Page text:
[56 FR 48977, Sept. 26, 1991, as amended at 59 FR 59341, Nov. 16, 1994; 62 FR 66529, Dec. 19, 1997]

§ 51-2.5 Committee decision.

The Committee considers the particular facts and circumstances in each case in determining if a commodity or service is suitable for addition to the Procurement List. When the Committee determines that a proposed addition is likely to have a severe adverse impact on a current contractor, it takes this fact into consideration in deciding not to add the commodity or service to the Procurement List, or to add only a portion of the Government requirement for the item. If the Committee decides to add a commodity or service in whole or in part to the Procurement List, that decision is announced in the Federal Register with a notice that includes information on the effective date of the addition.

[59 FR 59342, Nov. 16, 1994]

§ 51-2.6 Reconsideration of Committee decision.

(a) The Committee may reconsider its decision to add items to the Procurement List if it receives pertinent information which was not before it when it initially made the decision. Unless otherwise provided by the Committee, requests for reconsideration from interested persons must be received by the Committee within 60 days following the effective date of the addition in question. A request for reconsideration must include the specific facts believed by the interested person to justify a decision by the Committee to modify or reverse its earlier action.

(b) In reconsidering its decision, the Committee will balance the harm to the party requesting reconsideration if the item remains on the Procurement List against the harm which the nonprofit agency or its employees who are blind or have other severe disabilities would suffer if the item were deleted from the Procurement List. The Committee may also consider information bringing into question its conclusions on the suitability criteria on which it based its original decision as factors weighing toward a decision to delete the item, and information concerning possible harm to the Government and the JWOD Program as factors weighing toward confirmation of the original decision.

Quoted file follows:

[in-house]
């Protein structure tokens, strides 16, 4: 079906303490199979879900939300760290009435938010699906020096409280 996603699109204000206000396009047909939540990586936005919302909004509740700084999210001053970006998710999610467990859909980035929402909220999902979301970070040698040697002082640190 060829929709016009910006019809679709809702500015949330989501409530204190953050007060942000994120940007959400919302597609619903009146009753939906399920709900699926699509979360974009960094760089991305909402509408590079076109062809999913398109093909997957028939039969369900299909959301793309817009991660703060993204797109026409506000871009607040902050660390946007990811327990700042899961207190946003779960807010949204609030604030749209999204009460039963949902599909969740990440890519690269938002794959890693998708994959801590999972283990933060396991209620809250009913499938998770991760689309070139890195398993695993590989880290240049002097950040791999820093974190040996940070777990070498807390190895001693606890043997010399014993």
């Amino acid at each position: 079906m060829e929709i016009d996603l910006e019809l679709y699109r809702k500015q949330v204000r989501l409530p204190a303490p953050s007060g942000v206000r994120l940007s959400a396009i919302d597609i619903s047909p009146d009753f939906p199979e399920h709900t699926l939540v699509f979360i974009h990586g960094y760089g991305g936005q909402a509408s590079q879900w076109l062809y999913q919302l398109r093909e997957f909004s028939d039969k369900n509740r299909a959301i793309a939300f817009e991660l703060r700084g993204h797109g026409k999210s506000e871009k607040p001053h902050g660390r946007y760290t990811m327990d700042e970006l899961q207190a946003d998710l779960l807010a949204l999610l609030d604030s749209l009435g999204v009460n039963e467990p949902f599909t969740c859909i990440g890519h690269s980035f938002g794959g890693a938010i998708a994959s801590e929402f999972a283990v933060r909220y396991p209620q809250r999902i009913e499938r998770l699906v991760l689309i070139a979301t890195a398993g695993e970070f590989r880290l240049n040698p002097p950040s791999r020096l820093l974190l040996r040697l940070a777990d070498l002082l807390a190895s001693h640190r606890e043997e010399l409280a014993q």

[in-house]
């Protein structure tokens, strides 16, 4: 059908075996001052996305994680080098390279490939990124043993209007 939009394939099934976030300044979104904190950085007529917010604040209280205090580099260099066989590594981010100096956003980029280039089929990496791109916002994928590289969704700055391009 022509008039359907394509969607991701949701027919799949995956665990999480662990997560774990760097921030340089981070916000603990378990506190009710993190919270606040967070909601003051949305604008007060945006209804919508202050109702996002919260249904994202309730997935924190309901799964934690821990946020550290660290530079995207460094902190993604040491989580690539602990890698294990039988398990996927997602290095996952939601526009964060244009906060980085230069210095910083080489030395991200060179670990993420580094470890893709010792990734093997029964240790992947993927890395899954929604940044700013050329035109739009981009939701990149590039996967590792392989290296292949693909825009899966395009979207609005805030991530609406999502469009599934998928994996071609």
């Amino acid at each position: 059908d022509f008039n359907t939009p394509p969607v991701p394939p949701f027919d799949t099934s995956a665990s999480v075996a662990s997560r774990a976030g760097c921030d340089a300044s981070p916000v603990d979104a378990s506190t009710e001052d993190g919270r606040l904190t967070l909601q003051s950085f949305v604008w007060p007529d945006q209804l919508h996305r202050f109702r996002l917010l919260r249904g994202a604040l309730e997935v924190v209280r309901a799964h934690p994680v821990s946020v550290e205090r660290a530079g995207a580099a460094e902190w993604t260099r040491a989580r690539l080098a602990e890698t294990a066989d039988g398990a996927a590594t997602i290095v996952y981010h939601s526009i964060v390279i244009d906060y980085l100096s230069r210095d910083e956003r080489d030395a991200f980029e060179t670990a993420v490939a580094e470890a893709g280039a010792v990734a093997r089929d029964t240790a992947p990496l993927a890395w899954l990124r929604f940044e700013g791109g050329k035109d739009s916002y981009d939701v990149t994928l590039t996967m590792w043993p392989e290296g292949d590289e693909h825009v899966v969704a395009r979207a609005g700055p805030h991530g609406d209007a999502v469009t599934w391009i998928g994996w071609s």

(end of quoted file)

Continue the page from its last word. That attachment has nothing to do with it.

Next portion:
[56 FR 48977, Sept. 26, 1991, as amended at 59 FR 59342, Nov. 16, 1994]

§ 51-2.7 Fair market price.

(a) The Committee is responsible for determining fair market prices, and changes thereto, for commodities and services on the Procurement List. The Committee establishes an initial fair market price at the time a commodity or service is added to the Procurement List. This initial price is based on Committee procedures, which permit negotiations between the contracting activity and the nonprofit agency which will produce or provide the commodity or service to the Government, assisted by the appropriate central nonprofit agency. If agreed to by the negotiating parties, the initial price may be developed using other methodologies specified in Committee pricing procedures.

(b) Prices are revised in accordance with changing market conditions under Committee procedures, which include negotiations between contracting activities and producing nonprofit agencies, assisted by central nonprofit agencies, or the use of economic indices, changes in nonprofit agency costs, or other methodologies permitted under these procedures.

(c) Recommendations for initial fair market prices, or changes thereto, shall be submitted jointly by the contracting activities and nonprofit agencies concerned to the appropriate central nonprofit agency. After review and analysis, the central nonprofit agency shall submit the recommended prices and methods by which prices shall be changed to the Committee, along with the information required by Committee pricing procedures to support each recommendation. The Committee will review the recommendations, revise the recommended prices where appropriate, and establish a fair market price, or change thereto, for each commodity or service which is the subject of a recommendation.